Every once in a while, you happen to have that experience while hearing something actually new.
1984. I am 15 years old, and a freshman in high school. Cable TV has not yet arrived in Northern Virginia, so I do not have access to MTV. My exposure to music videos and the exciting world of new music they offer is limited to late-night shows like "Friday Night Videos" and my beloved "RockN'America".
I cannot recall where I first saw the video for Run-D.M.C.'s "Rock Box", but I vividly remember the visceral thrill of hearing it the first time. This was some hard, futuristic stuff.
An explosive drum machine beat hammers as heavy guitars start riffing. And then, instead of post-Plant castrati singing, two black guys start yelling. At first pass, the words are nearly impenetrable. So you listen closer:
"For all you sucker mc's perpetratin' a fraud
Your rhymes are cold wack and keep the crowd cold lost
You're the kind of guy that girl ignored
I'm drivin' Caddy, you fixin 'a Ford..."
They jam 3 or 4 songs' worth of lyrics into the few minutes that "Rock Box" lasts. The lyrics connect to hip-hop's past, define its present, and even point to its future -- there's references of designer brands (though with a populist angle) and plenty of MC braggadocio.
The heavy riffs cycle over and over. There's even a guitar solo.
My brother and I were both captivated and wanted to hear more. We got hold of a cassette (all the store had!) of their debut album, titled simply "Run-D,M.C.". The low-budget album art fit perfectly -- a black-and-white photo of Run and D.M.C. against an urban brick wall, with some primitive computer graphics spelling out their name above.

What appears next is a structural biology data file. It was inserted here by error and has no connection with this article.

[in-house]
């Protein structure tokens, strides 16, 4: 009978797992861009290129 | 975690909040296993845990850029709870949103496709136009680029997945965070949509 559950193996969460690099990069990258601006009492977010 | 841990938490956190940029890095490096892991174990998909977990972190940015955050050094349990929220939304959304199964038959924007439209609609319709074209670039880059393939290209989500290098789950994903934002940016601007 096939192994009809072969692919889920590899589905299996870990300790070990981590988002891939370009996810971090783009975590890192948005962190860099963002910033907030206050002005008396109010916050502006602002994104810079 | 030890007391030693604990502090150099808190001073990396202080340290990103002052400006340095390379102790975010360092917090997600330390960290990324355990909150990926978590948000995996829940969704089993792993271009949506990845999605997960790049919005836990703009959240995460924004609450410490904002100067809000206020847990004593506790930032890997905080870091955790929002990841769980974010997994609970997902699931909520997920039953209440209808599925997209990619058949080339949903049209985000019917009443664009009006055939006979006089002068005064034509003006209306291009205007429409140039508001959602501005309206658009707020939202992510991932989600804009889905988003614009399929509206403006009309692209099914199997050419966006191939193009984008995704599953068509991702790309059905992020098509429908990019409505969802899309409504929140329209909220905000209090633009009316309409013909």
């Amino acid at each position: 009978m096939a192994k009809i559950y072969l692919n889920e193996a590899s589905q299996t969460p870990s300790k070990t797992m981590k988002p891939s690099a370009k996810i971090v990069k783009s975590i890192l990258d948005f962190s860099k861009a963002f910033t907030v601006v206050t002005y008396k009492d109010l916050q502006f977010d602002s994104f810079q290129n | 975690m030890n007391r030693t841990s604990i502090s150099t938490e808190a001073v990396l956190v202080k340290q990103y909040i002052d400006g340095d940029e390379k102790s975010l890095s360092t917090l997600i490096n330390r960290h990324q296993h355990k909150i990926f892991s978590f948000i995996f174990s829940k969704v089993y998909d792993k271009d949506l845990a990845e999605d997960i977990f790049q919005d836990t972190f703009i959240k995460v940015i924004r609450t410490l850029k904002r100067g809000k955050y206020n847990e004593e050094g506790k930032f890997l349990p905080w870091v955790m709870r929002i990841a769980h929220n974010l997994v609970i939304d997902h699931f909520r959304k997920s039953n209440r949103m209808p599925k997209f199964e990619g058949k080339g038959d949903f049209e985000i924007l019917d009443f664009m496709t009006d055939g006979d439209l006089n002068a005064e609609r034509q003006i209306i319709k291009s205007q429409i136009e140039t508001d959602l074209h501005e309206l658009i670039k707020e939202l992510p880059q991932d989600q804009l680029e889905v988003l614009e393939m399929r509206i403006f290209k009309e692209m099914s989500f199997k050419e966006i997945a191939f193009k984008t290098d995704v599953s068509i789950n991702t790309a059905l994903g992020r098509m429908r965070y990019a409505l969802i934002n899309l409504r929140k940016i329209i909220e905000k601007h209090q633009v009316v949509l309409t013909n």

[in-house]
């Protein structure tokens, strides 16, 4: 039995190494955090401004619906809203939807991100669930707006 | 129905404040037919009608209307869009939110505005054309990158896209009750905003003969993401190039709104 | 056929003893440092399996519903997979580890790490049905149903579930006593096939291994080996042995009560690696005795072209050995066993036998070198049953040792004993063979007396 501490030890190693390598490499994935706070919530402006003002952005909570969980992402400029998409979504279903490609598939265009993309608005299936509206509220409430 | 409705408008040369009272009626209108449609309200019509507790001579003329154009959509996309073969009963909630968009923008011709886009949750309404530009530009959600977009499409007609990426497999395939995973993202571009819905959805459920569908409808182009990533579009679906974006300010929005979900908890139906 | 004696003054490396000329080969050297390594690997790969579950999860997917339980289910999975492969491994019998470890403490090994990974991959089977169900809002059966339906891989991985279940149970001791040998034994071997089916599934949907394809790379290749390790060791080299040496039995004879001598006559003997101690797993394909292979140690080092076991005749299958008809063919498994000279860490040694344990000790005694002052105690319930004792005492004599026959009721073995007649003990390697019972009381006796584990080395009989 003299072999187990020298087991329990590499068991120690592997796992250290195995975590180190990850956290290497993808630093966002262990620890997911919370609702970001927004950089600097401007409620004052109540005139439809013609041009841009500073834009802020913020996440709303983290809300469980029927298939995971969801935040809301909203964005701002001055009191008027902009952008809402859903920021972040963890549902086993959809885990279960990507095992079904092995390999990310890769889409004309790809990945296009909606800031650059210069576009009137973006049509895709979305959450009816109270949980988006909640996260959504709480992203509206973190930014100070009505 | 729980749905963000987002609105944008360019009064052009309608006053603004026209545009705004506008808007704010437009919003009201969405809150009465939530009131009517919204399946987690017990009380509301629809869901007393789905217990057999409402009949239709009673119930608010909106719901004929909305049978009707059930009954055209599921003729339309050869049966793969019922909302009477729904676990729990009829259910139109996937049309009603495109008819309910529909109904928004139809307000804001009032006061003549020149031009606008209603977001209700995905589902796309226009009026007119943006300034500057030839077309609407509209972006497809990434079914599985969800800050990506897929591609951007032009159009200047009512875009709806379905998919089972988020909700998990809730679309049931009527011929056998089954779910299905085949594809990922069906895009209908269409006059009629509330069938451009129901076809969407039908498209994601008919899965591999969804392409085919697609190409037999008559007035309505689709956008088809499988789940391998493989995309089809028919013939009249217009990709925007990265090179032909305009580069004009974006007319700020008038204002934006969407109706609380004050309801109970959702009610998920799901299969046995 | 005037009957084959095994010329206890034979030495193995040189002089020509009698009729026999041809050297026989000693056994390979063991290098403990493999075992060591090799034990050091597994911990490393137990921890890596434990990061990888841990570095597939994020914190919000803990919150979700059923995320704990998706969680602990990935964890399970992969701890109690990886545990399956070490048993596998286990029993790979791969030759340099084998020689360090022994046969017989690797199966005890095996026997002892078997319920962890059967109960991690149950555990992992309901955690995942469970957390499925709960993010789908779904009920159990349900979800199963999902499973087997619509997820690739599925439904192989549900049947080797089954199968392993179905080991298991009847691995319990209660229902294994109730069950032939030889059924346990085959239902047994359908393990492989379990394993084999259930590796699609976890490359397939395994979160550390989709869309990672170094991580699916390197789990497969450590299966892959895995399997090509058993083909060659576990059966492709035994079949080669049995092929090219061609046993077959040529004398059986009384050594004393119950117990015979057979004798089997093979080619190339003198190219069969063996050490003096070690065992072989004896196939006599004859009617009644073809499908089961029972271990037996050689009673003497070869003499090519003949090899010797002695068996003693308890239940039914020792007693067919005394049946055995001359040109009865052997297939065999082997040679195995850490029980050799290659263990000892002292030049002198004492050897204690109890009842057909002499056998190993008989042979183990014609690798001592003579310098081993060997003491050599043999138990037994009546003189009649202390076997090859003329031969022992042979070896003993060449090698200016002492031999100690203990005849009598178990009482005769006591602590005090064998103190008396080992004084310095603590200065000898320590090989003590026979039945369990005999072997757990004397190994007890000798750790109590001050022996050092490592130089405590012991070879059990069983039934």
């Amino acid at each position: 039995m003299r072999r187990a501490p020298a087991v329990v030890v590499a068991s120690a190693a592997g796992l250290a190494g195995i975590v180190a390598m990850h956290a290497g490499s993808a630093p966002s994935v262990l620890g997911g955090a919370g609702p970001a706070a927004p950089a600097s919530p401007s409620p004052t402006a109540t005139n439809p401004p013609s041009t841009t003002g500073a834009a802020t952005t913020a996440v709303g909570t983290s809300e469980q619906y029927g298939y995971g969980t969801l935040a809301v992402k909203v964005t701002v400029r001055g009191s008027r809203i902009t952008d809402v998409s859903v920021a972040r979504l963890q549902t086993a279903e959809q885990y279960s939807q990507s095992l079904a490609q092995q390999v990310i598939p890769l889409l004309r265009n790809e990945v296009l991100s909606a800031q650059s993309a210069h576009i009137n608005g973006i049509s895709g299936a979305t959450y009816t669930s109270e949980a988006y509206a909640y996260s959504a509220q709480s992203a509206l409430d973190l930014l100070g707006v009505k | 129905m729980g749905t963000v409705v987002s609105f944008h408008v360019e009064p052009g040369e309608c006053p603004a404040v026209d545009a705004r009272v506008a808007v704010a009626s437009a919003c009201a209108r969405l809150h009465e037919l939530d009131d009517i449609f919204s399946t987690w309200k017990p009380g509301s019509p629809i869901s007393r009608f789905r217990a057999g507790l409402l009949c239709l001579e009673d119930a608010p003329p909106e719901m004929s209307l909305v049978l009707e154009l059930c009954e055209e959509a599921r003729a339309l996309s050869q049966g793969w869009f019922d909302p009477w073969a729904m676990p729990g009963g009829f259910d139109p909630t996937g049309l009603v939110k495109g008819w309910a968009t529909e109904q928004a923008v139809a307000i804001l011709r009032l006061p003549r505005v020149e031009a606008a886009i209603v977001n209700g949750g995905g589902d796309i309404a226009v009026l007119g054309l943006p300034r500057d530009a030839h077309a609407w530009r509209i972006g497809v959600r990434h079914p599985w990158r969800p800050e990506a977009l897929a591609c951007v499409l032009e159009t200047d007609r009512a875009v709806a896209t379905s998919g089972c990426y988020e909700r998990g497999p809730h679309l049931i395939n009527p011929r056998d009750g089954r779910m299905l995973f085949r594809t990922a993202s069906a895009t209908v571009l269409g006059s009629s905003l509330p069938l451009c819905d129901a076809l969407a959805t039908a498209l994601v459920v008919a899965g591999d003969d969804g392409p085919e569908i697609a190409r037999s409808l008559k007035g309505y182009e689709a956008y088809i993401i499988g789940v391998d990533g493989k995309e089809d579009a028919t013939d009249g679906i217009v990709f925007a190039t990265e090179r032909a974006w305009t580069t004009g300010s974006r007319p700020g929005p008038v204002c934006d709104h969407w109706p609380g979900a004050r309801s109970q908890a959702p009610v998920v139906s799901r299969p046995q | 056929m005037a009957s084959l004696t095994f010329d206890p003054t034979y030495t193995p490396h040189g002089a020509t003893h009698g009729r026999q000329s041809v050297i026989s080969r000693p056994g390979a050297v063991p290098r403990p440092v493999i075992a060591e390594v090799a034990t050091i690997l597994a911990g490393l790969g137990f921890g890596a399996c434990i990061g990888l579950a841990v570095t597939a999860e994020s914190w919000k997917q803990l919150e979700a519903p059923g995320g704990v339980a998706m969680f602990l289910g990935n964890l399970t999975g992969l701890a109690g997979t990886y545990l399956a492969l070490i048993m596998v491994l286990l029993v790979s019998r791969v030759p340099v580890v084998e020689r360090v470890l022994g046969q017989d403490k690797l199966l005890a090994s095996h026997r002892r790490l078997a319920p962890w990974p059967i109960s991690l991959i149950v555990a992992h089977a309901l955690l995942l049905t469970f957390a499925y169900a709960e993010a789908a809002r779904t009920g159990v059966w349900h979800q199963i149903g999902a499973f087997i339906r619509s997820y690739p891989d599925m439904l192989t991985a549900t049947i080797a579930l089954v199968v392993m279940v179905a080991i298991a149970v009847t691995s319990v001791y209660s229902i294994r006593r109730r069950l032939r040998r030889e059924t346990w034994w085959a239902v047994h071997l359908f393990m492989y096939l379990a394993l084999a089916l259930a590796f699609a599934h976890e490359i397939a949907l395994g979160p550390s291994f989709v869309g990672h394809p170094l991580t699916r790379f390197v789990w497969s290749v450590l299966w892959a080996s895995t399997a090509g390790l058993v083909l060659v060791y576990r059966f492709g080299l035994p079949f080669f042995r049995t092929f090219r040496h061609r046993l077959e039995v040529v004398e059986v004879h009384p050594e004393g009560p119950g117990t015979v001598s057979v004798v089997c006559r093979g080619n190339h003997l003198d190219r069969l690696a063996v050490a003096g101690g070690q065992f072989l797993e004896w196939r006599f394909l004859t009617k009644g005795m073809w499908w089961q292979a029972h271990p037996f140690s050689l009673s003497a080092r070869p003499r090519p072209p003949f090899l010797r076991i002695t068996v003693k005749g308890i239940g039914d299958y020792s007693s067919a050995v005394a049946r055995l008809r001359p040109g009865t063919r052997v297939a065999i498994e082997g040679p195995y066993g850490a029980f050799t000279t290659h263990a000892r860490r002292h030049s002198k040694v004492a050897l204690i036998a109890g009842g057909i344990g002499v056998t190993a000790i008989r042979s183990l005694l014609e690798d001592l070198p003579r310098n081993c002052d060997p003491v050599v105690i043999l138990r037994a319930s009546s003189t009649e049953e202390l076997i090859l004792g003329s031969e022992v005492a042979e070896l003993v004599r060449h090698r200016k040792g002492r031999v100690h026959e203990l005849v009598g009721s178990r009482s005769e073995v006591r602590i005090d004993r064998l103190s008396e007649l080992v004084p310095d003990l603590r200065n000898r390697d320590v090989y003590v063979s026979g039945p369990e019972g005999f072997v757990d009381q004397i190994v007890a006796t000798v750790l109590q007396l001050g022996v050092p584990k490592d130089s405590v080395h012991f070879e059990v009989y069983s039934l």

The album is a masterpiece. To this day I can still recite large chunks of many of the songs, including favorites "Hard Times" and "Jam-Master Jay". Those 3 songs are a powerful start to a record that does not let up start to finish.
Hard times can take you on a natural trip
So keep your balance, and don't you slip
Hard times is nothing new on me
I'm gonna use my strong mentality
Like the cream of the crop, like the crop of the cream
Beating hard times, that is my theme
Hard times in life, hard times in death
I'm gonna keep on fighting to my very last breath
To my teenage self, the songs, sound, and record represented an idealized and imminent future. One where the new technology of drum machines and synthesizers stood next to the legacy of guitars. One where black and white were equal. One where we acknowledged things were tough but we would all move forward together to work through it.
This shining utopia was reflected everywhere I looked. In the futurism of Herbie Hancock's "Rockit". In Simple Minds' having Herbie Hancock play a keyboard solo on "Hunter and The Hunted". In new wave groups whose line-ups, lyrics, and ideologies were the radical inclusivity of their day, with LGBT members and every possible ethnic background not merely "represented", but just THERE, because, duh, it's the future, and it just doesn't even merit remarking on.
Ah, the idealism of youth.
Bills fly higher every day
We receive much lower pay
I'd rather stay young, go out and play
It's like that, and that's the way it is
Listening today, of course "Run-D.M.C." sounds a little dated, juvenile, and silly. But only a little. The stark, minimal production still hits hard. The dual MCs and vocal delays still sound fresh, in every sense.